Schad Wolfgang - Man and mammals

Author : Schad Wolfgang
Title : Man and mammals Toward a biology of form
Year : 1977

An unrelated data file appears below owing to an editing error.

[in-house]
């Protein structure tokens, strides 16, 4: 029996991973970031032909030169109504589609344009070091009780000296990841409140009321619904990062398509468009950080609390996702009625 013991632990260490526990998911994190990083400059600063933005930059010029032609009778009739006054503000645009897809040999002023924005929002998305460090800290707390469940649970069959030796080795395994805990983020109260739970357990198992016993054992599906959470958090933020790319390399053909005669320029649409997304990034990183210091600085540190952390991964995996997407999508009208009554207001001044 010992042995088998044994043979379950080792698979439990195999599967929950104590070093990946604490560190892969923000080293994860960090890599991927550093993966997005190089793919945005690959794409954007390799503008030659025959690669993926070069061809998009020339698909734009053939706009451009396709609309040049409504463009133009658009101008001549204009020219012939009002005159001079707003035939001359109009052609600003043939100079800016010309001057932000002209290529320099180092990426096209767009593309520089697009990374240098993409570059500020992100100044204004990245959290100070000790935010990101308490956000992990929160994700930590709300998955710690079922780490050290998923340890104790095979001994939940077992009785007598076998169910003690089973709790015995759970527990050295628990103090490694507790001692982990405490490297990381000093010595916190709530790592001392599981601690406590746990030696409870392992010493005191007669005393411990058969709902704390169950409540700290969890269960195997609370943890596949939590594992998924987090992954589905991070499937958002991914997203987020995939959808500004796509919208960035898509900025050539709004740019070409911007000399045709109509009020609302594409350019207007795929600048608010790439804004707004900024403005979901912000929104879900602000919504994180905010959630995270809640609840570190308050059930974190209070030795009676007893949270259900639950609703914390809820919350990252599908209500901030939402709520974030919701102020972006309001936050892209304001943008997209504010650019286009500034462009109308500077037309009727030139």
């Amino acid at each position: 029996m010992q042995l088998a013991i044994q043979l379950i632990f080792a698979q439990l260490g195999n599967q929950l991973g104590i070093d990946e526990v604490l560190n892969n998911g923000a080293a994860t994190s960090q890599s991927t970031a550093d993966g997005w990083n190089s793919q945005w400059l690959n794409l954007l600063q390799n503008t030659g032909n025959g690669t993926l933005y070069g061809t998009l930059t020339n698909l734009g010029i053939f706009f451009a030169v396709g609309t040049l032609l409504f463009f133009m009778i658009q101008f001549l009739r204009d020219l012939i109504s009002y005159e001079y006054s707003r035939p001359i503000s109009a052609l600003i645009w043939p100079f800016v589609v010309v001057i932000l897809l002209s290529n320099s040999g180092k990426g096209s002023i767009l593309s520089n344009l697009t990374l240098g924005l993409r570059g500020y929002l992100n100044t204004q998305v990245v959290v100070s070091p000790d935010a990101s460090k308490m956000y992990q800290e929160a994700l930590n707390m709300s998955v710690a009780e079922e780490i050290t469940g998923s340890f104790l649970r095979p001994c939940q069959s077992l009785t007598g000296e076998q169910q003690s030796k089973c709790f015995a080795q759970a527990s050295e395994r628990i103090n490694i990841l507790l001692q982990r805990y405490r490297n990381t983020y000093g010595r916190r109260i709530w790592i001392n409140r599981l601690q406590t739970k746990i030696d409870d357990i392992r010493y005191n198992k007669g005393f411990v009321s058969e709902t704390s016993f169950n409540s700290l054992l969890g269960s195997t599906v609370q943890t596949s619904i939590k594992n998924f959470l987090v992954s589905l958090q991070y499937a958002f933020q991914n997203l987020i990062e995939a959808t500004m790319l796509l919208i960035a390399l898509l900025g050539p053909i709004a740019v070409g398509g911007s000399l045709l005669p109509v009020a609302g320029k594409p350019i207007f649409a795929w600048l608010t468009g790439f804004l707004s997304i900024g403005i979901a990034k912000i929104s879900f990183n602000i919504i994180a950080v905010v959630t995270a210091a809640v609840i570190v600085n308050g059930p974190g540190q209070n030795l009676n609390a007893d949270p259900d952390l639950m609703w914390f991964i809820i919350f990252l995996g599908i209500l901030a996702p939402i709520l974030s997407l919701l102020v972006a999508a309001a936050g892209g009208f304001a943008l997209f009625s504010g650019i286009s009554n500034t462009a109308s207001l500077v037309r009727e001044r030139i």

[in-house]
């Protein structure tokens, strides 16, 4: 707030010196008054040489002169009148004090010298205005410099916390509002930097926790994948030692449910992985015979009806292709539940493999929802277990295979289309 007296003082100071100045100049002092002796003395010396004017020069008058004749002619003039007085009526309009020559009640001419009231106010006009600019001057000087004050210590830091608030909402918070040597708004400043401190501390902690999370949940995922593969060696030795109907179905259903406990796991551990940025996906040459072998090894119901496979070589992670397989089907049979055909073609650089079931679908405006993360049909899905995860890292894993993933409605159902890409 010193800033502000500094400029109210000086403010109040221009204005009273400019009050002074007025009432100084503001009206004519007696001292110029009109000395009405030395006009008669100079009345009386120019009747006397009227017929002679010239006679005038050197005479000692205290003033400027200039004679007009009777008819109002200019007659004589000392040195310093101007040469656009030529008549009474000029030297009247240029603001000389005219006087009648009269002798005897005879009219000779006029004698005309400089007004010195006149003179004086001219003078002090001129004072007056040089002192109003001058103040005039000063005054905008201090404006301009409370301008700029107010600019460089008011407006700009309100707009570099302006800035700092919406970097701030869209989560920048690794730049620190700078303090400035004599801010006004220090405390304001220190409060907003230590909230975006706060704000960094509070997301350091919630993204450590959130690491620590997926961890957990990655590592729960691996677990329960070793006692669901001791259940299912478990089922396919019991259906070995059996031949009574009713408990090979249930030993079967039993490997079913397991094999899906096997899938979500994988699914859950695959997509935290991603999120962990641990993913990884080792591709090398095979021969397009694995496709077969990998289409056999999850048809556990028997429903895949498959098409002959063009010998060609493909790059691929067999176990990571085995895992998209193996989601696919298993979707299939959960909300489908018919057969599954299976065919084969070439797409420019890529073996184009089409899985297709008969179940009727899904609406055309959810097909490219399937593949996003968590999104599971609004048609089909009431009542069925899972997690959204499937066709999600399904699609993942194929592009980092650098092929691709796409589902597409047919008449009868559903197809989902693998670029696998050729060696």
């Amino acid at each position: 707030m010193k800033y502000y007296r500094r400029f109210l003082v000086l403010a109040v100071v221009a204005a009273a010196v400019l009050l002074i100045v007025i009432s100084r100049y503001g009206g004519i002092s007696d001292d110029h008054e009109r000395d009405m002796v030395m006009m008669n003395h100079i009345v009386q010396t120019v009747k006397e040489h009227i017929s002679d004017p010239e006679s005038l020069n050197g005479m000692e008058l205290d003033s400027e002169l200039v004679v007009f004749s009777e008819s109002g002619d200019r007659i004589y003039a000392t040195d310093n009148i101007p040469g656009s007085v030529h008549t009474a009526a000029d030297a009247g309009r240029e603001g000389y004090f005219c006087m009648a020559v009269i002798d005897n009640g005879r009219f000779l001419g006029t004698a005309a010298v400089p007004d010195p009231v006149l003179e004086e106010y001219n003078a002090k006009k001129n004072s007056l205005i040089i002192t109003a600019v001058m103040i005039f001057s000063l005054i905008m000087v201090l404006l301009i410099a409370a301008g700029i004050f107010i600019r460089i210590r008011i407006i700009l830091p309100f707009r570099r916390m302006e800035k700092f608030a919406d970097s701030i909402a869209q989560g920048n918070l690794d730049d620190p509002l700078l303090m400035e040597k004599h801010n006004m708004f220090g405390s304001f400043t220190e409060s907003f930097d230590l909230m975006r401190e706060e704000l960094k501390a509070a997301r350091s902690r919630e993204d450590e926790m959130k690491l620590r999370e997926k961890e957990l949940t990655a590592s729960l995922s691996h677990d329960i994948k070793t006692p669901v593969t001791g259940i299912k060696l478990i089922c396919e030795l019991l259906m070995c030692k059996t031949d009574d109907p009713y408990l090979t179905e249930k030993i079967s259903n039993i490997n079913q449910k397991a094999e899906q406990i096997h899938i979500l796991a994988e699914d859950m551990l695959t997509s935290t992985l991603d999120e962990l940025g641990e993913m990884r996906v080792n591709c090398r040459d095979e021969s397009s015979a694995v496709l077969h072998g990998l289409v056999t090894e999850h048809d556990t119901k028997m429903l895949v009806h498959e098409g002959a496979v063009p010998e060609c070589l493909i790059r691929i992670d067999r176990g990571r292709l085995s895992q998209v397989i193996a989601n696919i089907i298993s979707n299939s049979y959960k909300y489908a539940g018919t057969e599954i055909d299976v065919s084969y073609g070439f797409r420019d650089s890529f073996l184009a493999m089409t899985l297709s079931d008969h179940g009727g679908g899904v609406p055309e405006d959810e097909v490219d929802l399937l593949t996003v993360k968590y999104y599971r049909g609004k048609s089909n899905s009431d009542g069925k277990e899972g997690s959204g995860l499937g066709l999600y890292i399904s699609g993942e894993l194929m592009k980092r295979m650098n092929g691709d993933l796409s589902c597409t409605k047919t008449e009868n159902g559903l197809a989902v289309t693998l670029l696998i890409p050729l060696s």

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Foreword. It is my belief that Man and Mammals will delight and instruct ordinary readers, and it is my hope that it will set before serious students of biology not only a host of problems that deserve further inquiry, but valid clues to the most fruitful method for such inquiry. This book should be read in homes, in high schools and colleges, as well as by professional students of zoology and animal behavior. Its methods and conclusions are an important step towards the holistic biology that will give us a better perspective than we have at present on man's place in the natural order and will open the way to auspicious new beginnings in animal husbandry, medicine, agriculture, and education. By concentrating on the living form and structure of the mammals - their morphology - Schad studies these animals in their wholeness, just as they appear in the natural world. To him, every aspect of living form reveals something significant about the animal's nature as a whole. He raises questions so fundamental that many of them must have occurred to us before, perhaps in childhood. Why, for example, do the cattle have horns and the deer antlers? Why shouldn't mice or lions have such organs as well? Why do leopards have spots? Why are zebras striped? Is there some meaning in the contrast between the nervous, tiny, beady-eyed rodent, with its tenuous hold on life, and the large, self-sufficient, rather complacent ungulate - the cow, for example - whose grasp on life is so strong? And what of the carnivores, medium-sized but aggressive, who must belong, we feel, somewhere between these other two groups? Why should carnivores eat meat, mice grain, and cows grass? And how can an animal of the cow's enormous size sustain itself on such a poor diet? Why are the whales so thoroughly adapted to water that they were thought for centuries to be fishes, rather than mammals? Why does the porcupine, a rodent, live in a burrow deep underground, while the tiny harvest mouse weaves an intricate nest of grass high up in the bushes? What is man's relation to the natural world? Is he a highly developed animal, or does he have an ingredient the animals do not have, that gives him a unique potentiality and opens him to greater responsibilities? ...

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